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Demolition of 27 churches in Khartoum delayed

February 28 - 2017 KHARTOUM
A Sudanese Christian church in Omdurman demolished on 17 February 2014 (smyrnaministries.org)
A Sudanese Christian church in Omdurman demolished on 17 February 2014 (smyrnaministries.org)

The demolition of 27 churches in the capital of Sudan has been delayed to later this week after an appeal was made to the Bahri Appeal Court on Monday.

The churches are located north and east of the Nile, in Soba El Aradi and one in Jebel Awliya in Khartoum. Lawyer Dimas James Marjan made the appeal against the demolition to the Administrative Appeal Court after attempts to make an appeal to the responsible ministry, he told Radio Dabanga.

The dispute started concerning the removal of three churches when land administrations as well as the ministry refused to provide the lawyers defending the case with the removal order.

“We were surprised to discover in that order that there were 25 churches in total scheduled for removal. Later two churches were added, one in Soba El Aradi and the other in Jebel Awliya.”

The new court session at Bahri court is scheduled for this Wednesday.

Khartoum does not allow churches to be built, forcing Christians in the suburbs to go to alternate 'churches'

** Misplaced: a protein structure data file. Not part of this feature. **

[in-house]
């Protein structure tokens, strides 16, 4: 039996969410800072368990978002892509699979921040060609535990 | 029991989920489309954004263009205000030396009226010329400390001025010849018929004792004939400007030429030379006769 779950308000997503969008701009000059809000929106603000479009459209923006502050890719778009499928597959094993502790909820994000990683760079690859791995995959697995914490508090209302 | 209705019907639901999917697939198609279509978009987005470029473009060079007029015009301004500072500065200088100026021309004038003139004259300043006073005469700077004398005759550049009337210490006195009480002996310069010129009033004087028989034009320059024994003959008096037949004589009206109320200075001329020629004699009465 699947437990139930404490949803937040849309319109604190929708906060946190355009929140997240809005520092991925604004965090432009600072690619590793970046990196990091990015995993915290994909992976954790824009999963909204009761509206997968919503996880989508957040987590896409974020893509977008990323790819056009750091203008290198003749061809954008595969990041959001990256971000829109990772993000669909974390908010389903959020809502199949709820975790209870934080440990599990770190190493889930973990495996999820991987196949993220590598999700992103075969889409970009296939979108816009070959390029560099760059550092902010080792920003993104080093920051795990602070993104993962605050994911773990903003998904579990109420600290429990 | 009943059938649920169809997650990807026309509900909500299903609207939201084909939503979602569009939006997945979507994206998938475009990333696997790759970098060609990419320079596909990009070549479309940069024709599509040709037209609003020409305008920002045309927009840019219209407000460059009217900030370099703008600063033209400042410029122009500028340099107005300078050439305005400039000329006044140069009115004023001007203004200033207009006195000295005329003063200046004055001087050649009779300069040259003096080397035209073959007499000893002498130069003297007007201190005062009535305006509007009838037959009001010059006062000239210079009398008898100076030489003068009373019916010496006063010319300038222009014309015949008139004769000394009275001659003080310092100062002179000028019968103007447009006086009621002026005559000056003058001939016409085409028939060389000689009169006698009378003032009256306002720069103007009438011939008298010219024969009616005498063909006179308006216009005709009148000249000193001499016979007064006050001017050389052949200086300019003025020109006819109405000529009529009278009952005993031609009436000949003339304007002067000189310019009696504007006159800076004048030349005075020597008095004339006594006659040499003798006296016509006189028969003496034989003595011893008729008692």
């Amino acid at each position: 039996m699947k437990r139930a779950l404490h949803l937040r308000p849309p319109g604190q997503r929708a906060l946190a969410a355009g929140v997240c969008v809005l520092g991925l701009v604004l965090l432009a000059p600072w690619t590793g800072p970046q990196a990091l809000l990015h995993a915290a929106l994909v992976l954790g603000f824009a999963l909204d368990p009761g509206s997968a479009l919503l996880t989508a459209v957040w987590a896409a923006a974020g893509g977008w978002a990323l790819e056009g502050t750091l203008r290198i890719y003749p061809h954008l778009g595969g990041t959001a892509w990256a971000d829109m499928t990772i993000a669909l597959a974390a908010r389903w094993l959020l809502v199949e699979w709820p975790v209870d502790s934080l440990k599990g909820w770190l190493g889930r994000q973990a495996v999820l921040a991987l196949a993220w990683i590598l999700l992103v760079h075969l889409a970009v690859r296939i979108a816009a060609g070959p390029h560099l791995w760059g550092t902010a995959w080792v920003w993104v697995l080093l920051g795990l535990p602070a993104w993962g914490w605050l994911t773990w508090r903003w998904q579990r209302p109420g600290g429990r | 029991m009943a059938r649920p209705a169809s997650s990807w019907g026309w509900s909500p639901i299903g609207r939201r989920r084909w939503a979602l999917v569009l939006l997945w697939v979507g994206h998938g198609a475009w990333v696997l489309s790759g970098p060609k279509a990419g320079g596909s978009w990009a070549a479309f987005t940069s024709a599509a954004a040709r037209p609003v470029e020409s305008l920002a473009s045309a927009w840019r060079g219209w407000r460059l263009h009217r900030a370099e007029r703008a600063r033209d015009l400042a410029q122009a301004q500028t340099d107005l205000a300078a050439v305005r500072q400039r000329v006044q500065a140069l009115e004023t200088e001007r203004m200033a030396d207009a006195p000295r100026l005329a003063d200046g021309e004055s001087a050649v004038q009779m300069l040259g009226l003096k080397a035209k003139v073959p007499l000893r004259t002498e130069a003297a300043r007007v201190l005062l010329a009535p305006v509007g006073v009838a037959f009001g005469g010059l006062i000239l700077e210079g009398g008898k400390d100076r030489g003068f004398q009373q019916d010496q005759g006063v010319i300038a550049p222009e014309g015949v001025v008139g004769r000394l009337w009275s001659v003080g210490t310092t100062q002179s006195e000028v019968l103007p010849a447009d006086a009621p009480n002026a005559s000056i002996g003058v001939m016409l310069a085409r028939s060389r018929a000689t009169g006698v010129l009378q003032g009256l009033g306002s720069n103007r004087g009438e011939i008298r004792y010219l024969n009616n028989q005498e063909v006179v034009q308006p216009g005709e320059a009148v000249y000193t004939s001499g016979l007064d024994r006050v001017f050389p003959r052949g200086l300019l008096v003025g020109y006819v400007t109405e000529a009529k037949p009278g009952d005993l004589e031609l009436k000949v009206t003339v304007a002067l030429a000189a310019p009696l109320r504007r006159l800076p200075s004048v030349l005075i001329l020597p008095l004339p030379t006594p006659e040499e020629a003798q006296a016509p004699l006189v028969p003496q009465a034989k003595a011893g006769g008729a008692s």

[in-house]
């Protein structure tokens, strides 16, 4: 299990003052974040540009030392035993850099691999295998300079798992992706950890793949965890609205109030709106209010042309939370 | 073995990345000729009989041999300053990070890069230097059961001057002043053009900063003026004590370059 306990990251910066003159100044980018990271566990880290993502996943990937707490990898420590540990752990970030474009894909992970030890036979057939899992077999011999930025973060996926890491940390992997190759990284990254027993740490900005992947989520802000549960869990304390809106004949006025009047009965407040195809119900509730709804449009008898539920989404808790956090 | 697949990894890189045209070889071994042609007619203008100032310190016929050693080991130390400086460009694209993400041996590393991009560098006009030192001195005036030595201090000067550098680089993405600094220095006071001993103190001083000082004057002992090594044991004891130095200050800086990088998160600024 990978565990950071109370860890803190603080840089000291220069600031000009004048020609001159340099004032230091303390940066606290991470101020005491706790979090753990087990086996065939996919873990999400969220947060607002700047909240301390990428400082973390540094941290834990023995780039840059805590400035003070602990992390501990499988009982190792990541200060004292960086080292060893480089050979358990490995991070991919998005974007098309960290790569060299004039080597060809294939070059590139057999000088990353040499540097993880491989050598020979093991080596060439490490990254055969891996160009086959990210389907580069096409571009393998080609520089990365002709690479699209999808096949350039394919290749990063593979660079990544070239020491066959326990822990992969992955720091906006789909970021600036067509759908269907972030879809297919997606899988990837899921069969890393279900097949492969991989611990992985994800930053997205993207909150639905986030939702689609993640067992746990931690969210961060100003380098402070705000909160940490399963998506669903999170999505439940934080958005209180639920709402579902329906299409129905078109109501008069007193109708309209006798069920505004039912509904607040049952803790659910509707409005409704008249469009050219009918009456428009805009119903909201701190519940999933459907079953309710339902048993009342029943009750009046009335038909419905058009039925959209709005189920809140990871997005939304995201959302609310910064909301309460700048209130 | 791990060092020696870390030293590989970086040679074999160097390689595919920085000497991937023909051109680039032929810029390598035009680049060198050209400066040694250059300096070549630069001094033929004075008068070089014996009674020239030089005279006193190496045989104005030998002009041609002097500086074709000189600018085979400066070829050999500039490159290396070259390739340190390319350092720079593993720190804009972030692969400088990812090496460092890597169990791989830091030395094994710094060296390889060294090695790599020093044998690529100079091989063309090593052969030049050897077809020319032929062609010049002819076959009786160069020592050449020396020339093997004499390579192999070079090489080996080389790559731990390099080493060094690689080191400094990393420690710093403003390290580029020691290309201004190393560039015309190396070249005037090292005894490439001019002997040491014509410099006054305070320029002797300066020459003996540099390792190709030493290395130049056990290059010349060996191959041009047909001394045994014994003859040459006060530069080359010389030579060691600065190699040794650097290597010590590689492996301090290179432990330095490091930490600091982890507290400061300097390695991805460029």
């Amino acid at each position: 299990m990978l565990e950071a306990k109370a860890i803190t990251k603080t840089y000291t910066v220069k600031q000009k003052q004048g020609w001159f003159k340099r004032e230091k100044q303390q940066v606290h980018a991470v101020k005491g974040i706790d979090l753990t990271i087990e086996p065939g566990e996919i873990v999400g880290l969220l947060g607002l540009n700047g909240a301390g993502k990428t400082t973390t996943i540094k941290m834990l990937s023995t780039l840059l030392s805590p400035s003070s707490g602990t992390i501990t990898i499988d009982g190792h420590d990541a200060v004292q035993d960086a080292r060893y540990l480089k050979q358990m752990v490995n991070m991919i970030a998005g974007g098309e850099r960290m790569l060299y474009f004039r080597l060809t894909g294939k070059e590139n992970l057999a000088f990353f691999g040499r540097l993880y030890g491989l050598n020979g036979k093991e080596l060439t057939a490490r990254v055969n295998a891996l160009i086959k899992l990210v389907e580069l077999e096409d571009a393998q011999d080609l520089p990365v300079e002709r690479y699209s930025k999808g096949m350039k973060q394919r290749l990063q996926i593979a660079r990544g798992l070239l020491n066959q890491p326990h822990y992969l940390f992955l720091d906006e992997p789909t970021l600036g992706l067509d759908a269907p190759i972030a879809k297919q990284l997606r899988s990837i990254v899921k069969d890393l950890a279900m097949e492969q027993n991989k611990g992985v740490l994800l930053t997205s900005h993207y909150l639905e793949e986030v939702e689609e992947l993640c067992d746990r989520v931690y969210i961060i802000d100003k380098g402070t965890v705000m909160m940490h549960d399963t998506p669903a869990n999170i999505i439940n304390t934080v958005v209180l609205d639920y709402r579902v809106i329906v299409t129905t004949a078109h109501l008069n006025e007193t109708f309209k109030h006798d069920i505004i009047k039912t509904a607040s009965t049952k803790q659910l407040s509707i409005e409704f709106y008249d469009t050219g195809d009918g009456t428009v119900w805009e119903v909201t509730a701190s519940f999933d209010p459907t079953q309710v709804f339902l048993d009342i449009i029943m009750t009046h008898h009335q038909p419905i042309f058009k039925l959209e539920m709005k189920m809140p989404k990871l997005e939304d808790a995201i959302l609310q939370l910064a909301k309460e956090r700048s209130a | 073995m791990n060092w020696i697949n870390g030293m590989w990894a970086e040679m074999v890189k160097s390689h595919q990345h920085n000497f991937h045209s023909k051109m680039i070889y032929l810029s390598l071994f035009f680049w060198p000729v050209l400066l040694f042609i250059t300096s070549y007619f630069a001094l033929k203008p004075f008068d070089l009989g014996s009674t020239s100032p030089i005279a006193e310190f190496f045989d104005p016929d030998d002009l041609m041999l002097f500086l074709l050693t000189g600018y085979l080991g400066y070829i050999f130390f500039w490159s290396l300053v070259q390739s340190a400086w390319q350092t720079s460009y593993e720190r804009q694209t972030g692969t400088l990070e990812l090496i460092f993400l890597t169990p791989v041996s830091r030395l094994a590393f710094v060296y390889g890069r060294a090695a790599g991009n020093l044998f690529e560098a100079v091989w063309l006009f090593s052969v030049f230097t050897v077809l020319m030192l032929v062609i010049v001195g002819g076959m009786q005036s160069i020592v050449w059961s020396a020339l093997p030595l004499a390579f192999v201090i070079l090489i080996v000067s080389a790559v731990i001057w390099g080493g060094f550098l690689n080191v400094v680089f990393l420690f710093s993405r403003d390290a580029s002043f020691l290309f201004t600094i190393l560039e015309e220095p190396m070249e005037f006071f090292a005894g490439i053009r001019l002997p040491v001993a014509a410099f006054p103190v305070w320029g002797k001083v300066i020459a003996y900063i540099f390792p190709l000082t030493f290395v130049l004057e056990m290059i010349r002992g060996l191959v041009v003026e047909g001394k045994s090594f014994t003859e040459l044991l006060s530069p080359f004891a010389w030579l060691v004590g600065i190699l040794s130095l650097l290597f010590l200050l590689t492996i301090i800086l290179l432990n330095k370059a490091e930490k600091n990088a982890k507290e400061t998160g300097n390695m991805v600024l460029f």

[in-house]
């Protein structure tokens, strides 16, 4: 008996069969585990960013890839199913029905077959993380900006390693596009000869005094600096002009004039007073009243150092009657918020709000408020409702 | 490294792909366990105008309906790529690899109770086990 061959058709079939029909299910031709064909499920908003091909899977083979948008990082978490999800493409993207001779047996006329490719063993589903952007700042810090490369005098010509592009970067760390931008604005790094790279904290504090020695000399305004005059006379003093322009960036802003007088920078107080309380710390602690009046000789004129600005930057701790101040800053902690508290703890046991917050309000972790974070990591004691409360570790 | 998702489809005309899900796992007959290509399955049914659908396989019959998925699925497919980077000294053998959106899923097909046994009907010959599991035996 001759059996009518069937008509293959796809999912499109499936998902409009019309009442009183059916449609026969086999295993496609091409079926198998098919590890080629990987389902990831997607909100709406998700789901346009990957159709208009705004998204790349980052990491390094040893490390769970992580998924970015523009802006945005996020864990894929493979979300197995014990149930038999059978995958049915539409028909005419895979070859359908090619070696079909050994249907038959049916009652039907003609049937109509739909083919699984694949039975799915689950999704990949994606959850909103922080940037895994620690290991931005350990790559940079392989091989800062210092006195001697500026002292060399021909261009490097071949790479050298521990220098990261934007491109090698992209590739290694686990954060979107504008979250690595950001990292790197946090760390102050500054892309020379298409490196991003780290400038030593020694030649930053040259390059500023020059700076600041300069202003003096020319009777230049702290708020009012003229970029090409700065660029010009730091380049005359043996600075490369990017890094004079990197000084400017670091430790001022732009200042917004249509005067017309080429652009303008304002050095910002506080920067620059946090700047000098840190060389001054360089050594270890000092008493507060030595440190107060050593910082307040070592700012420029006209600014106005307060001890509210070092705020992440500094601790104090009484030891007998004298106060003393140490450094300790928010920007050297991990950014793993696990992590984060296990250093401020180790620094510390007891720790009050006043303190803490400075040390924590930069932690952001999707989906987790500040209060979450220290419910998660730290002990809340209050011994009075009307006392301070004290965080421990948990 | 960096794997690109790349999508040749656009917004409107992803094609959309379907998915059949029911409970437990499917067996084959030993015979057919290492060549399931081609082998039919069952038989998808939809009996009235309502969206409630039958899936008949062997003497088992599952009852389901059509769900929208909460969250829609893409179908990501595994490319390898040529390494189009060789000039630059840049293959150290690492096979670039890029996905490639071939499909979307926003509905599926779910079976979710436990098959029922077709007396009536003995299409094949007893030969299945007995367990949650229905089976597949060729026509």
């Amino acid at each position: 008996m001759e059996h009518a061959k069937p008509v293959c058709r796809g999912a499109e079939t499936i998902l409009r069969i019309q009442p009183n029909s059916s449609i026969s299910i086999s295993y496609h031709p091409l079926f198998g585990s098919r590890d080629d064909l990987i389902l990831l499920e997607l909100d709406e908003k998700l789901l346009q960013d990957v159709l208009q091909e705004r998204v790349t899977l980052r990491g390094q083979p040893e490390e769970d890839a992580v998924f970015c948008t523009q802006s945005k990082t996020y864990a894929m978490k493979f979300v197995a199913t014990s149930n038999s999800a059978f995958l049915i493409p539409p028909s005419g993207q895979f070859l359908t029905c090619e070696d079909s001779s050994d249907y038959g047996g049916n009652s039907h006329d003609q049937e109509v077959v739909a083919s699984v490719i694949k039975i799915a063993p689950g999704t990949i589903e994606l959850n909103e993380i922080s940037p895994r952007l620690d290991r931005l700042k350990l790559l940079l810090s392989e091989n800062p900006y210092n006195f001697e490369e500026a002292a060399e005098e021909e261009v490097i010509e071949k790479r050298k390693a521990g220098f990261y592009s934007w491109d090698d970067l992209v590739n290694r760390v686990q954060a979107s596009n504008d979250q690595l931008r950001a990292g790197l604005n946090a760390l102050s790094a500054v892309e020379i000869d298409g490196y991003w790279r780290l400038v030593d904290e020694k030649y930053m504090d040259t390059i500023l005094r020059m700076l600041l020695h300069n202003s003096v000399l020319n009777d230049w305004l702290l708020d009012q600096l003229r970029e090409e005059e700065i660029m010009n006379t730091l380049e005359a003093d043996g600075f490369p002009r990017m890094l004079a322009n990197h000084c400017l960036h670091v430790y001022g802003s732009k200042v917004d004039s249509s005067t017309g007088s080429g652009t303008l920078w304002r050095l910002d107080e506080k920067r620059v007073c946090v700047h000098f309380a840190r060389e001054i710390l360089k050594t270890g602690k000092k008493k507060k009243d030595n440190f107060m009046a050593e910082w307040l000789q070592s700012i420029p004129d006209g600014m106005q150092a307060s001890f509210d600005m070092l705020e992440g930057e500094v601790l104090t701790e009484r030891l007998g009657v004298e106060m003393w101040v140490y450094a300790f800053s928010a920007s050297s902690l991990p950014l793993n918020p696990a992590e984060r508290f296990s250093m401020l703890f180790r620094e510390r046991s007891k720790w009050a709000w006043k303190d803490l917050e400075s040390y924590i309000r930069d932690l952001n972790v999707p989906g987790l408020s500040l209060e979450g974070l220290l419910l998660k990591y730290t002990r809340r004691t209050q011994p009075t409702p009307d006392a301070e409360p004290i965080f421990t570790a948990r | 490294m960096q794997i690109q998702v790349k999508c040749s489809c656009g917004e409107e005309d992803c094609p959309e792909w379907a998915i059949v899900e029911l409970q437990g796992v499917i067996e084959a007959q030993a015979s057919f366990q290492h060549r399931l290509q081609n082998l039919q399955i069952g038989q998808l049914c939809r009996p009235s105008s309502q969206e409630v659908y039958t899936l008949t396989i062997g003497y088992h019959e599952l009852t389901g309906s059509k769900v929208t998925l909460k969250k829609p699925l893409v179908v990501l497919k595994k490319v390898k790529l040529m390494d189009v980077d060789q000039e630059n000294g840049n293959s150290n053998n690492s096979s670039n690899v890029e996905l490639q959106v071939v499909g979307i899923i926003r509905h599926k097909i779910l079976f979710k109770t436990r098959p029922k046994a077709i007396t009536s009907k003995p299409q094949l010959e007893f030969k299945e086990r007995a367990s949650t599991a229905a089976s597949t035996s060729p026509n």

Speaking to Radio Dabanga, a senior church member in Khartoum said that the churches which the authorities intend to demolish “are ordinary houses where Christians congregate for prayer, where they exercise worship, according to the right that's guaranteed by the law and the Constitution”.

'Prayer houses'

The church member explained that authorities do not allow any permits to build churches. “This forces people to pray in houses in the periphery of the city, because it's difficult to access the churches in the heart of the capital.”

The houses carry no domes or crosses or other religious symbols, and the people praying in the churches which are planned for demolition “struggle to earn a daily living”, the source expressed its concern.

The government has stopped granting permits to build new churches in Sudan while ordering the demolition of a number of churches in the capital during the past years. A church in El Haj Yousif was destroyed in August last year on claims that it was illegally built in 1976. In July, fourteen people, including priests, were sentenced to paying a fine for obstructing police that tried to pull-down the Bahri Evangelical Church. In October 2015, two churches of the British Evangelical Lutheran Church in Omdurman were demolished in Omdurman.

Sudan Democracy First Group and the Hudo Centre have repeatedly claimed that Christians and their freedom of religion is targeted by Sudanese authorities.

 


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